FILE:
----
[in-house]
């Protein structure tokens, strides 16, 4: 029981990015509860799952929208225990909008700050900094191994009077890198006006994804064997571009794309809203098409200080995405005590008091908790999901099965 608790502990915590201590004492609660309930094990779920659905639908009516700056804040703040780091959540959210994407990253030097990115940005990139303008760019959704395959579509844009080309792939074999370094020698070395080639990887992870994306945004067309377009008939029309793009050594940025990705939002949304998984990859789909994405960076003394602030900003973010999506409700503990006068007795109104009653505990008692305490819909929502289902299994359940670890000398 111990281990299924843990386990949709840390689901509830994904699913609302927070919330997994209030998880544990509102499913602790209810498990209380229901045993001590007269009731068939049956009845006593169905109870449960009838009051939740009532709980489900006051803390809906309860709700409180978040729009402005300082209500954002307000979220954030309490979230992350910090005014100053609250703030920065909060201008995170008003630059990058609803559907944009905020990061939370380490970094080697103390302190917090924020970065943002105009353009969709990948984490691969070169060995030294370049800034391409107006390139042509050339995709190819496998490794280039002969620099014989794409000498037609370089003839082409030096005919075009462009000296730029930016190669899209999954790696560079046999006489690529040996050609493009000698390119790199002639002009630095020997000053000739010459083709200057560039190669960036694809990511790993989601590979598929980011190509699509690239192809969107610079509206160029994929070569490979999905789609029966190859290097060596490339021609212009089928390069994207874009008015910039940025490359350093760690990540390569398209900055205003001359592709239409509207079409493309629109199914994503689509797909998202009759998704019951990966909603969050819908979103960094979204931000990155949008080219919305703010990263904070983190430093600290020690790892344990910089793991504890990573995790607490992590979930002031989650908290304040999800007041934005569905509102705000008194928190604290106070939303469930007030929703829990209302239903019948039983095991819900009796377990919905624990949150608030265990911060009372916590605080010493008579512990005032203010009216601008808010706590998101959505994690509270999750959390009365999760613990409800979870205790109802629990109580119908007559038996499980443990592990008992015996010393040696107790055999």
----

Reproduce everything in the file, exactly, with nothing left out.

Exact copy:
[in-house]
């Protein structure tokens, strides 16, 4: 029981990015509860799952929208225990909008700050900094191994009077890198006006994804064997571009794309809203098409200080995405005590008091908790999901099965 608790502990915590201590004492609660309930094990779920659905639908009516700056804040703040780091959540959210994407990253030097990115940005990139303008760019959704395959579509844009080309792939074999370094020698070395080639990887992870994306945004067309377009008939029309793009050594940025990705939002949304998984990859789909994405960076003394602030900003973010999506409700503990006068007795109104009653505990008692305490819909929502289902299994359940670890000398 111990281990299924843990386990949709840390689901509830994904699913609302927070919330997994209030998880544990509102499913602790209810498990209380229901045993001590007269009731068939049956009845006593169905109870449960009838009051939740009532709980489900006051803390809906309860709700409180978040729009402005300082209500954002307000979220954030309490979230992350910090005014100053609250703030920065909060201008995170008003630059990058609803559907944009905020990061939370380490970094080697103390302190917090924020970065943002105009353009969709990948984490691969070169060995030294370049800034391409107006390139042509050339995709190819496998490794280039002969620099014989794409000498037609370089003839082409030096005919075009462009000296730029930016190669899209999954790696560079046999006489690529040996050609493009000698390119790199002639002009630095020997000053000739010459083709200057560039190669960036694809990511790993989601590979598929980011190509699509690239192809969107610079509206160029994929070569490979999905789609029966190859290097060596490339021609212009089928390069994207874009008015910039940025490359350093760690990540390569398209900055205003001359592709239409509207079409493309629109199914994503689509797909998202009759998704019951990966909603969050819908979103960094979204931000990155949008080219919305703010990263904070983190430093600290020690790892344990910089793991504890990573995790607490992590979930002031989650908290304040999800007041934005569905509102705000008194928190604290106070939303469930007030929703829990209302239903019948039983095991819900009796377990919905624990949150608030265990911060009372916590605080010493008579512990005032203010009216601008808010706590998101959505994690509270999750959390009365999760613990409800979870205790109802629990109580119908007559038996499980443990592990008992015996010393040696107790055999």